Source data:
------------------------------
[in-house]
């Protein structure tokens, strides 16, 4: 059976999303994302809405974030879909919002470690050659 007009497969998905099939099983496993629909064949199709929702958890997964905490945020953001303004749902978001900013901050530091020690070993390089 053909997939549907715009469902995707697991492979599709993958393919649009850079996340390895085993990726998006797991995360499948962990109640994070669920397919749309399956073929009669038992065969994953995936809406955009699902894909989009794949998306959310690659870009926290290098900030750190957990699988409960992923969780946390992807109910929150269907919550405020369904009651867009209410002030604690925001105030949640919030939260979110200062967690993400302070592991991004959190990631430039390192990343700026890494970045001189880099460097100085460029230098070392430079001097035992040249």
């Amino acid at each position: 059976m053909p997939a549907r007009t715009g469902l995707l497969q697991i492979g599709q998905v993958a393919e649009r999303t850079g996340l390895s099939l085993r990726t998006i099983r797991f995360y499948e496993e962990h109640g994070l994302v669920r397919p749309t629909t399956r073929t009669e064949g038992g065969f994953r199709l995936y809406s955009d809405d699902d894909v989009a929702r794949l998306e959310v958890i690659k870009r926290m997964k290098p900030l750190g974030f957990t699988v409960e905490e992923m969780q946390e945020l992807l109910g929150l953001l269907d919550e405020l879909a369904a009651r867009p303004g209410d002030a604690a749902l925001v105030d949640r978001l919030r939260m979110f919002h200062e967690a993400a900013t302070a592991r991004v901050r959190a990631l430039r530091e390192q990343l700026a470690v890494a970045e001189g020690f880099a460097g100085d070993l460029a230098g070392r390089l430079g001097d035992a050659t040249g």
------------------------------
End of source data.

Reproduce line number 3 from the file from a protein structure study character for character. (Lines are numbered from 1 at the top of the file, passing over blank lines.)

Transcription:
């Amino acid at each position: 059976m053909p997939a549907r007009t715009g469902l995707l497969q697991i492979g599709q998905v993958a393919e649009r999303t850079g996340l390895s099939l085993r990726t998006i099983r797991f995360y499948e496993e962990h109640g994070l994302v669920r397919p749309t629909t399956r073929t009669e064949g038992g065969f994953r199709l995936y809406s955009d809405d699902d894909v989009a929702r794949l998306e959310v958890i690659k870009r926290m997964k290098p900030l750190g974030f957990t699988v409960e905490e992923m969780q946390e945020l992807l109910g929150l953001l269907d919550e405020l879909a369904a009651r867009p303004g209410d002030a604690a749902l925001v105030d949640r978001l919030r939260m979110f919002h200062e967690a993400a900013t302070a592991r991004v901050r959190a990631l430039r530091e390192q990343l700026a470690v890494a970045e001189g020690f880099a460097g100085d070993l460029a230098g070392r390089l430079g001097d035992a050659t040249g």